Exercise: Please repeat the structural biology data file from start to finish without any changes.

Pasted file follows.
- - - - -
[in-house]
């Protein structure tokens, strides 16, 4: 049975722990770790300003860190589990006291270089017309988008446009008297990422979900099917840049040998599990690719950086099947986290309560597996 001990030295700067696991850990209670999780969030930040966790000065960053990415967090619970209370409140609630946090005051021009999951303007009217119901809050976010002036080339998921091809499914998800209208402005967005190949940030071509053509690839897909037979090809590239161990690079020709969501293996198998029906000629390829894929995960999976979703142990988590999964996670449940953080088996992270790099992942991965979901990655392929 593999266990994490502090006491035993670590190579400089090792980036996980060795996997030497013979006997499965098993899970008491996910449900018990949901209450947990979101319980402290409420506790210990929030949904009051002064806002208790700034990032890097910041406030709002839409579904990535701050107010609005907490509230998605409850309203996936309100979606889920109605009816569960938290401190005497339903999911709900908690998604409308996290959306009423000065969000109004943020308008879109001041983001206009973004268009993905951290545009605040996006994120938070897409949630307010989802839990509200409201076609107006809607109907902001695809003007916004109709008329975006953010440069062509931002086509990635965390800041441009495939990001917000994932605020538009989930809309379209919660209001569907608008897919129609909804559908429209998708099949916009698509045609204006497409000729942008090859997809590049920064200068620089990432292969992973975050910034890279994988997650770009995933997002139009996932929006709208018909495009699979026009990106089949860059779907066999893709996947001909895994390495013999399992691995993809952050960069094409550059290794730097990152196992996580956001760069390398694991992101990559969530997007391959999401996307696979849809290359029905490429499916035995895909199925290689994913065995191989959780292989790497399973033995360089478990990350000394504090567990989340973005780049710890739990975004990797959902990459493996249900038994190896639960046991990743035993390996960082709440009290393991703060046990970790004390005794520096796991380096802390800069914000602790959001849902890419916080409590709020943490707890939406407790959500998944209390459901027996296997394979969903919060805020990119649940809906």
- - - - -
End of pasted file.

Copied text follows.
[in-house]
């Protein structure tokens, strides 16, 4: 049975722990770790300003860190589990006291270089017309988008446009008297990422979900099917840049040998599990690719950086099947986290309560597996 001990030295700067696991850990209670999780969030930040966790000065960053990415967090619970209370409140609630946090005051021009999951303007009217119901809050976010002036080339998921091809499914998800209208402005967005190949940030071509053509690839897909037979090809590239161990690079020709969501293996198998029906000629390829894929995960999976979703142990988590999964996670449940953080088996992270790099992942991965979901990655392929 593999266990994490502090006491035993670590190579400089090792980036996980060795996997030497013979006997499965098993899970008491996910449900018990949901209450947990979101319980402290409420506790210990929030949904009051002064806002208790700034990032890097910041406030709002839409579904990535701050107010609005907490509230998605409850309203996936309100979606889920109605009816569960938290401190005497339903999911709900908690998604409308996290959306009423000065969000109004943020308008879109001041983001206009973004268009993905951290545009605040996006994120938070897409949630307010989802839990509200409201076609107006809607109907902001695809003007916004109709008329975006953010440069062509931002086509990635965390800041441009495939990001917000994932605020538009989930809309379209919660209001569907608008897919129609909804559908429209998708099949916009698509045609204006497409000729942008090859997809590049920064200068620089990432292969992973975050910034890279994988997650770009995933997002139009996932929006709208018909495009699979026009990106089949860059779907066999893709996947001909895994390495013999399992691995993809952050960069094409550059290794730097990152196992996580956001760069390398694991992101990559969530997007391959999401996307696979849809290359029905490429499916035995895909199925290689994913065995191989959780292989790497399973033995360089478990990350000394504090567990989340973005780049710890739990975004990797959902990459493996249900038994190896639960046991990743035993390996960082709440009290393991703060046990970790004390005794520096796991380096802390800069914000602790959001849902890419916080409590709020943490707890939406407790959500998944209390459901027996296997394979969903919060805020990119649940809906």